Sahib Shihab went back to the States in 1973 for three years, where he was born as Edmund Gregory in Savannah, Georgia and turned into one of the early boppers on baritone, alto and soprano saxophones and flute. Among those that comprised the source where the music was changing and evolving, Mr. Gregory was one of the first black artists to convert to Islam faith, an act that served as the most politically outright manifestation of the inherently progressive music that was bebop. Though we should be careful to address it as mere protest.

That was in 1947. Post-war frenzy. Commies the new enemies. Two decades later, with JFK shot through the head, Lyndon Johnson the new B-boy battling the Vietcong, The Beatles breaking through across the pond, Shihab was living in Copenhagen. That was the year of 1965. The year of, yes… another Sahib Highlight. Thé highlight? We’re talking Sahib Shihab And The Danish Radio Group, one American, a big bunch of Danish cats. Hell yeah, can’t get any better.

Tremendously swinging stuff. Without any reservation, a blast that oozes Ellington and Mingus, consisting of eight sassy compositions by Shehab. It kicks off with a solid walking bass and staccato horns, it’s Di-Da and a tenor saxophone says da-da-di-da-da. A vibraphone is added, someone plays a killer trumpet solo, someone quotes St. James Infirmary Blues. First thing one might notice is that this Danish platter sounds crazy good.

Second thing one might notice when we’re waltzing in Dance Of The Fakowees is that Sahib recruited a group of Denmark’s finest: Palle Mikkelborg on trumpet and flugelhorn, Bent Jædig on tenor saxophone and flute, Bent Axen on piano. Not to mention the greatest Danish bass player of all time, Niels-Henning Ørsted Pedersen and superb drummer Alex Riel. The clarinet player is a first-class snake charmer. Someone plays killer trombone, a muted three-trumpet team returns to the Fakowees theme after a superb display of soft/loud horn section dynamics. Sophisticated but sleazy. Here’s one of the references to Ellington/Mingus. Did Sahib play with Mingus? Not on wax. He listened. Better said, heard. No doubt.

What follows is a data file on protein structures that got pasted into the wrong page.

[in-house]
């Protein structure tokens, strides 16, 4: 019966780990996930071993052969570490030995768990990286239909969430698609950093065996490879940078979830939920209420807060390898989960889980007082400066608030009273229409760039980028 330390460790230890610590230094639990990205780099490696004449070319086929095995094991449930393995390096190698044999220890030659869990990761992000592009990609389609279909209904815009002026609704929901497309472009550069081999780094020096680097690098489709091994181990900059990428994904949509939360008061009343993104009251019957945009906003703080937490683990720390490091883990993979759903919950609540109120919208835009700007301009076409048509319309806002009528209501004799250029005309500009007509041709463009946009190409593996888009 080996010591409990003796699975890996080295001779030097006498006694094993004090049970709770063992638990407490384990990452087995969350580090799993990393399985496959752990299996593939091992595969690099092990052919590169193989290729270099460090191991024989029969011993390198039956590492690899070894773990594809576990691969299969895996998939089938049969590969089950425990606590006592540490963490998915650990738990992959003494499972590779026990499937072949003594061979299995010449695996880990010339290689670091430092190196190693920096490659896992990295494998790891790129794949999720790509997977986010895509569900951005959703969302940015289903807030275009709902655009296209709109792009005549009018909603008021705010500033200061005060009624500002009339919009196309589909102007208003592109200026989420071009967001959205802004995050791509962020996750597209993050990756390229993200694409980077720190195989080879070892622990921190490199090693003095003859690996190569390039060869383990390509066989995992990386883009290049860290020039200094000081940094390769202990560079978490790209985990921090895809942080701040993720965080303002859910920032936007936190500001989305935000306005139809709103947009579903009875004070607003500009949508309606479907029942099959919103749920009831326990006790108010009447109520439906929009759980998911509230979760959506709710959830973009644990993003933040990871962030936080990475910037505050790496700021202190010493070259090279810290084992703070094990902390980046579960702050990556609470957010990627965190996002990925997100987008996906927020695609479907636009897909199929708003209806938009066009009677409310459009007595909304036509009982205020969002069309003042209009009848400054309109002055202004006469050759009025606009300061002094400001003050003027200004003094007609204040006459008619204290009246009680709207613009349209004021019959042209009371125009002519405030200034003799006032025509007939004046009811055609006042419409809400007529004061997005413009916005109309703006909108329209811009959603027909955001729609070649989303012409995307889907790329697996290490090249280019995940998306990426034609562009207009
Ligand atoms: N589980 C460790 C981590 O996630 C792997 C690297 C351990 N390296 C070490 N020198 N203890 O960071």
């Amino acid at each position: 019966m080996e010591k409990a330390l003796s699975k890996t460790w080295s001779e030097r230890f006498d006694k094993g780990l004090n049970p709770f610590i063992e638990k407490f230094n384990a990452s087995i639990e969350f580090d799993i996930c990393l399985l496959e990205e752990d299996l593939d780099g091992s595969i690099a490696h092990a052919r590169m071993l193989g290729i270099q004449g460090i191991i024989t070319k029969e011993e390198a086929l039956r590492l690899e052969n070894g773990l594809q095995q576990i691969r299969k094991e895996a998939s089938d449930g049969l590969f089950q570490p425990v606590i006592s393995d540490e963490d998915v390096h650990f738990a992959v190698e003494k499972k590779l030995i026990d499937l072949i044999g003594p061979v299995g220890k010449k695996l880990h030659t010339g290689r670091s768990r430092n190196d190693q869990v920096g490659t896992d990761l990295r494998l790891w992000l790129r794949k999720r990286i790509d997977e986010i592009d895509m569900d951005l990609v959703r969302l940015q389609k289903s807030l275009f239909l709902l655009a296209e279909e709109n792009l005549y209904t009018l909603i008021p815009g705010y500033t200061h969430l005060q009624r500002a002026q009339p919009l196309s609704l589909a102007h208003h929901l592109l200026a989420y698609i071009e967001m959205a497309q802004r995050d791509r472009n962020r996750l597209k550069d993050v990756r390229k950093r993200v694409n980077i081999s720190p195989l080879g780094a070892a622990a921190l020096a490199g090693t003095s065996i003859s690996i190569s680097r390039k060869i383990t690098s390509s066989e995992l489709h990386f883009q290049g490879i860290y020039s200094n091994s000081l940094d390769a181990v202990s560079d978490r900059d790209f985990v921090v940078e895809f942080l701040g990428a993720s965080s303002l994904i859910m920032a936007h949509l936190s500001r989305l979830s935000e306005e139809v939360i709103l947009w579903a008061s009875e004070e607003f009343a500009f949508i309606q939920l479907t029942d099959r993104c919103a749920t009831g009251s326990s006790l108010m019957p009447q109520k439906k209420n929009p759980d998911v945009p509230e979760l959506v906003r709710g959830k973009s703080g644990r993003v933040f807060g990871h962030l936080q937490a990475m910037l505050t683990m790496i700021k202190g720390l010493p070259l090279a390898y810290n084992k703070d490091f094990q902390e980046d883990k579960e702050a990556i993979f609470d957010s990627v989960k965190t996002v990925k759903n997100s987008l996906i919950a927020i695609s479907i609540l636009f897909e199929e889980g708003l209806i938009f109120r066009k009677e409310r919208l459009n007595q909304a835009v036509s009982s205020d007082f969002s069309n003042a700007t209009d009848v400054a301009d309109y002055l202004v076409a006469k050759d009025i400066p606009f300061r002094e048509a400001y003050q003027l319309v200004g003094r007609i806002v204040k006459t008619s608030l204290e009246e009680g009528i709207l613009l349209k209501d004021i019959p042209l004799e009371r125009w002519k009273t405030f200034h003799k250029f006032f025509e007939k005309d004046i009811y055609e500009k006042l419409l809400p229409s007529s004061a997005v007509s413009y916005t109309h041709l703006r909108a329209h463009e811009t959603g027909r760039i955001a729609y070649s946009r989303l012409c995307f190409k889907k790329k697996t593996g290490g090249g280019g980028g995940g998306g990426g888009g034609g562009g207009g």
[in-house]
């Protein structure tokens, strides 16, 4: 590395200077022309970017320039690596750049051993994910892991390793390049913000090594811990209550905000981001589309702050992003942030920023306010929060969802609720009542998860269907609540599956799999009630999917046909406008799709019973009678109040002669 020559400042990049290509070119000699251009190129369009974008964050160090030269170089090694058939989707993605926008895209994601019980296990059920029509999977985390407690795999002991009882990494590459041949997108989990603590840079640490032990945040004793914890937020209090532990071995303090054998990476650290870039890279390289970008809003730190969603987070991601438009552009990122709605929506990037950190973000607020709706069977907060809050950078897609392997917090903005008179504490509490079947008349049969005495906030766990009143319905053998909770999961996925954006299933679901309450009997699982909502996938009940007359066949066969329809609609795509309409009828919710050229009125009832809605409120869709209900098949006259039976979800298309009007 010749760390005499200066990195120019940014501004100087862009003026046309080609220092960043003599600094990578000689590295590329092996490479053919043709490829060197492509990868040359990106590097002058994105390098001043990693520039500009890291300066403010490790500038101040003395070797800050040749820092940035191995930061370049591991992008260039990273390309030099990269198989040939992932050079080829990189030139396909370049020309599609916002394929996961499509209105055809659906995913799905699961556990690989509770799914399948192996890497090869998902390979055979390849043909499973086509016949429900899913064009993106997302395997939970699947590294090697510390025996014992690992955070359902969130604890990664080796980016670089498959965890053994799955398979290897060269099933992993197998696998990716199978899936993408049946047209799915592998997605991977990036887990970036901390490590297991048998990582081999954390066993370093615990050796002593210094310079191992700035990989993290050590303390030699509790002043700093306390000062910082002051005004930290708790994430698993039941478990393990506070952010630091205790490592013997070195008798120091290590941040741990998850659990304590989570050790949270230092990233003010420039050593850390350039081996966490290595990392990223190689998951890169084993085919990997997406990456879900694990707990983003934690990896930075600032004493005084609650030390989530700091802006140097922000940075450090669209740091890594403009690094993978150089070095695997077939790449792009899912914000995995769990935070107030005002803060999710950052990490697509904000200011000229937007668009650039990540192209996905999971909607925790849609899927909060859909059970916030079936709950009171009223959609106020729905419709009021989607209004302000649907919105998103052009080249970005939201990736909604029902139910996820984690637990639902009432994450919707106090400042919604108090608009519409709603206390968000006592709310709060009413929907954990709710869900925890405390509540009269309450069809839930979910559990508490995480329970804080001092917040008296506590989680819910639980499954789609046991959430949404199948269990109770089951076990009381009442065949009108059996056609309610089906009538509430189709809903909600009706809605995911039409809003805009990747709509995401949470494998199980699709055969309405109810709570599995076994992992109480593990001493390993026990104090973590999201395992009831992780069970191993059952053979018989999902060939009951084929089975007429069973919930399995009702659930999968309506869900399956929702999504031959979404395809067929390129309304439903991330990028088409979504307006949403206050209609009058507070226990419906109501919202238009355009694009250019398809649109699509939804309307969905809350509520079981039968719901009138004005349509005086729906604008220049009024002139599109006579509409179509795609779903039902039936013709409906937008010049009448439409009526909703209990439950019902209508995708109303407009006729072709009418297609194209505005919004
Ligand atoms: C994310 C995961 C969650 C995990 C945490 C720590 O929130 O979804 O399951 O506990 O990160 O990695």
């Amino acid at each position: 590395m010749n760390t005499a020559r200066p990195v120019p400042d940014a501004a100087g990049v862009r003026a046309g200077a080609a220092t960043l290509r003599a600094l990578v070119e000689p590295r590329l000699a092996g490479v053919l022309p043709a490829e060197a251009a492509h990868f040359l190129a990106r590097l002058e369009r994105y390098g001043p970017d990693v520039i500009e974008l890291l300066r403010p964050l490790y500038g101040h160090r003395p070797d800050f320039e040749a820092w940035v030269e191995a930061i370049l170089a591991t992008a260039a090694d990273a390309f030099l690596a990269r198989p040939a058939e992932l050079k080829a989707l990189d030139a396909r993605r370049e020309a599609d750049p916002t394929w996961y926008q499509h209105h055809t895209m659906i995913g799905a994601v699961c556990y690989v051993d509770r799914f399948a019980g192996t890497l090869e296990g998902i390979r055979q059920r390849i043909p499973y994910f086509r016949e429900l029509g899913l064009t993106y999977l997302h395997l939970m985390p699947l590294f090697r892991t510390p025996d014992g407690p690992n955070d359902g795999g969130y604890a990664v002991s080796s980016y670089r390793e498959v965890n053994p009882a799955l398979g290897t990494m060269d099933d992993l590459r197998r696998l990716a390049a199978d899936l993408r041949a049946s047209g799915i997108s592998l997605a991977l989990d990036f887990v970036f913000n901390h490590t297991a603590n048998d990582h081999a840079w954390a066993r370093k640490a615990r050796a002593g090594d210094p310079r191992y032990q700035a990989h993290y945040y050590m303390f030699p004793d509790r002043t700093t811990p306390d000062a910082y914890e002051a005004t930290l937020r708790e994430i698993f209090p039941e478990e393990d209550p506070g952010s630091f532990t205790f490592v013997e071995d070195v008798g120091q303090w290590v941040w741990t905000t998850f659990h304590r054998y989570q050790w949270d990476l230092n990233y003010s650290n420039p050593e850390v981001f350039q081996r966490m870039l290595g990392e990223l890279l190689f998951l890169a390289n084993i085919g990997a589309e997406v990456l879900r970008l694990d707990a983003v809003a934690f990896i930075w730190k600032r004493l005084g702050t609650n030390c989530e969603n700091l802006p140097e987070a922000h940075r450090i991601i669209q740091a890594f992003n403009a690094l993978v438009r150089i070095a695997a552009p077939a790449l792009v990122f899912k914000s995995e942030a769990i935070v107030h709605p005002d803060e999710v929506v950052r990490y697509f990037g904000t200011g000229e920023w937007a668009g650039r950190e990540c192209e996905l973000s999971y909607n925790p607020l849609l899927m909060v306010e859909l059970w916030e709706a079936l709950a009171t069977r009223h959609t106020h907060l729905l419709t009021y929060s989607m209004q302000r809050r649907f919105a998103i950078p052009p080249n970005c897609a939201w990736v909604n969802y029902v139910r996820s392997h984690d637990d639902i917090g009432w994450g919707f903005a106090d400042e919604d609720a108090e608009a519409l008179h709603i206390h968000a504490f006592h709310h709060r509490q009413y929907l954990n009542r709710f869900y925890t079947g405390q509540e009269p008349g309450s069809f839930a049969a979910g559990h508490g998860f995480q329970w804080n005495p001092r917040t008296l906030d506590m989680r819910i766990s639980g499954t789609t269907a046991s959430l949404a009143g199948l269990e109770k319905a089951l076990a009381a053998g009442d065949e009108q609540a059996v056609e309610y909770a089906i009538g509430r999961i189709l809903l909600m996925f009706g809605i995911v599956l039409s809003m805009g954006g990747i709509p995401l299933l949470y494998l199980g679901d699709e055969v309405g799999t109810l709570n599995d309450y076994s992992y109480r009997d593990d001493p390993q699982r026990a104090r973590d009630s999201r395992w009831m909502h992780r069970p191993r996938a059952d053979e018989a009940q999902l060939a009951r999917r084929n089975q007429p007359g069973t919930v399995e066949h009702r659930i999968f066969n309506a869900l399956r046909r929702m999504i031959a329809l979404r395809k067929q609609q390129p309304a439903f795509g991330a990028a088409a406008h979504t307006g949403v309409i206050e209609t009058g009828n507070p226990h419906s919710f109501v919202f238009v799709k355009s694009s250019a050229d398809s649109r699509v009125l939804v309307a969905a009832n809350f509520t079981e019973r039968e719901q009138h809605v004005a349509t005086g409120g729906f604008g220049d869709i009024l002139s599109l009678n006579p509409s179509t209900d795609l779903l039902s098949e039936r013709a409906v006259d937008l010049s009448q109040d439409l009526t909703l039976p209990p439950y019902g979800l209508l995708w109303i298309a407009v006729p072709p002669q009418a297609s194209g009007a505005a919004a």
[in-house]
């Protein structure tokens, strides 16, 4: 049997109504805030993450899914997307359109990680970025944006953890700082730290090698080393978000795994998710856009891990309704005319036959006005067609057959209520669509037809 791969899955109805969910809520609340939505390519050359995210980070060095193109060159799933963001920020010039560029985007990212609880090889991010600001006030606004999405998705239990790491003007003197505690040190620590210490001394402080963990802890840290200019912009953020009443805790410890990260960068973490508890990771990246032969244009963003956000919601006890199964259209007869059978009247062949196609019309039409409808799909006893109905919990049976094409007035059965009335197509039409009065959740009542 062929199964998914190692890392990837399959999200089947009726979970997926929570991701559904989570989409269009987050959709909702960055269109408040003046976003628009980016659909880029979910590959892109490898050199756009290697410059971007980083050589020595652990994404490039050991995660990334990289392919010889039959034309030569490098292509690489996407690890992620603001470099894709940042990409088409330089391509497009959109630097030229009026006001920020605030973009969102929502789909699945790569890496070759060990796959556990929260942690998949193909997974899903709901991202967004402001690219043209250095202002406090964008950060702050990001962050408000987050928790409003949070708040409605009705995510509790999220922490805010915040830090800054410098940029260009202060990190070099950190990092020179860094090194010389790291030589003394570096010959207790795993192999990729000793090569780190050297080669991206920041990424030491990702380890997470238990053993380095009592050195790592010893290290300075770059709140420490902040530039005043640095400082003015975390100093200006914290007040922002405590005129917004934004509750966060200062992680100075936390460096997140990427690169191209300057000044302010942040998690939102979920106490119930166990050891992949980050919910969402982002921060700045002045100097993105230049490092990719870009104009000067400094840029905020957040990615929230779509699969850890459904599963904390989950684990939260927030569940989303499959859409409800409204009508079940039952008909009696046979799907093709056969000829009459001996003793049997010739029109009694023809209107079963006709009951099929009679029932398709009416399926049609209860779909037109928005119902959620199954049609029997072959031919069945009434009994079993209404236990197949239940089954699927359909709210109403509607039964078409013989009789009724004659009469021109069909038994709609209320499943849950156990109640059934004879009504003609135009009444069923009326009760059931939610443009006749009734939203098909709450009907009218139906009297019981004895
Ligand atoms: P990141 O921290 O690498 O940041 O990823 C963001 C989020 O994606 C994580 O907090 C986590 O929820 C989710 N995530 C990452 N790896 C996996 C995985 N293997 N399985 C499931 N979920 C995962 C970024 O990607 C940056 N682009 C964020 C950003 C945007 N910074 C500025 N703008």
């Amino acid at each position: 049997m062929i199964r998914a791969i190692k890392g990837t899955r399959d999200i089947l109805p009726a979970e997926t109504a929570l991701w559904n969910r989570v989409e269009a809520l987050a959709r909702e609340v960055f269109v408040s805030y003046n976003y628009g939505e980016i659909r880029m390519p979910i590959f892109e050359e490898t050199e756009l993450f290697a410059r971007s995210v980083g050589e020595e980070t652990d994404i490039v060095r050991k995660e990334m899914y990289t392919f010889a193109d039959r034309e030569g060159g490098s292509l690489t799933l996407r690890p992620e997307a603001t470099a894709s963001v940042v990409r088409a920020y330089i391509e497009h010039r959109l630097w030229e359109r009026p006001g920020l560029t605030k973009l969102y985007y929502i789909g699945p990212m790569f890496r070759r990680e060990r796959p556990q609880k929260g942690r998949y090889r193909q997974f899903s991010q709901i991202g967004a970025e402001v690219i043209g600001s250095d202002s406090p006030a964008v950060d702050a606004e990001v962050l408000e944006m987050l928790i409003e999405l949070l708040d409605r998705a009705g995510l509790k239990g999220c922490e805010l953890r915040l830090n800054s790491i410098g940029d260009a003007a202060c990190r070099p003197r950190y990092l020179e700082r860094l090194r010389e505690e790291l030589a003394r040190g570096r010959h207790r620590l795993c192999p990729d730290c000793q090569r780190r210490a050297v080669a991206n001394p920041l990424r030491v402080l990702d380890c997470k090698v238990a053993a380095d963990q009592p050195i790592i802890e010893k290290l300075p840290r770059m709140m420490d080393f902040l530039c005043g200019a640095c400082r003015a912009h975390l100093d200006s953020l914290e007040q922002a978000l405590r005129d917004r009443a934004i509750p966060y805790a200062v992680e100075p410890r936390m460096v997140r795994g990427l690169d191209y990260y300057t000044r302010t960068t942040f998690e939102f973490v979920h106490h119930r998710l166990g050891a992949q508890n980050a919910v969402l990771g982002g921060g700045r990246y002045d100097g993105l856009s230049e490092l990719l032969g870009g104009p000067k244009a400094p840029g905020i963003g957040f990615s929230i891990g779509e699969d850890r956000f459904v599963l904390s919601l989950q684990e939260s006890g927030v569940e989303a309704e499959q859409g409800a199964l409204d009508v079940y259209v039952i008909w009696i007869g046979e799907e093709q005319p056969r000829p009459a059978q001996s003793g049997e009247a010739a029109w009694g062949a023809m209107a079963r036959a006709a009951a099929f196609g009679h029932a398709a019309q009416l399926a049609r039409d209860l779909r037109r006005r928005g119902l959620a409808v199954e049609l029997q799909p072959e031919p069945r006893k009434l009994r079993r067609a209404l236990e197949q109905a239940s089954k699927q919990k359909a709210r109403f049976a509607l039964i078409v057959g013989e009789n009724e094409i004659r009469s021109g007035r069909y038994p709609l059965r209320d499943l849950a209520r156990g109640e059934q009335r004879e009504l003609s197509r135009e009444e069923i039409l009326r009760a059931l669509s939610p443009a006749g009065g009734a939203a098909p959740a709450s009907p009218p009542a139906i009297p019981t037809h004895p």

We have the breakneck speed of Not Yet, built around sparkling and booming drum melodizing. We have the balladry of Tenth Lament, vaguely resembling, ahum… Goodbye Porkpie Hat, showcasing a bold and terribly hot baritone story. Leader Sahib at work. More splendid and husky baritone in No Time For Cries and the polyrhythm party of Mai Ding, which links Africa, Cuba, Dizzy’s big band of the late 1940’s and the blues. Pandemonium.

Vocalized breathy flute plays the leading role of the lithe Harvey’s Tune. Finally, the big band goes modal and finishes off the session with The Crosseyed Cat in good spirits. Nineteen fellows dangling like puppets on the magical string of Sahib Shihab. Lasting a mere 37 minutes, And The Danish Radio Group is as short as they came in the LP market, but nobody is dealt short here. One only wishes contemporary artists in the CD/download era would limit themselves to half hours of coherent programs instead of hour-long expressions of the ego.

This little big band platter’s on fire.

Check out Shihab’s masterpiece on YouTube here.

The Mangione Brothers Sextet - The Jazz Brothers

The Mangione Brothers Sextet The Jazz Brothers (Riverside 1960)

Young lions rip and roar.

The Mangione Brothers Sextet - The Jazz Brothers


Chuck Mangione (trumpet), Sal Nistico (tenor saxophone), Larry Combs (alto saxophone), Gap Mangione (piano), Bill Saunders (bass), Roy McCurdy (drums)


on August 8, 1960 at Bell Sound Studios, NYC


as RLP-335 in 1960

Track listing

Side A:
Something Different
Secret Love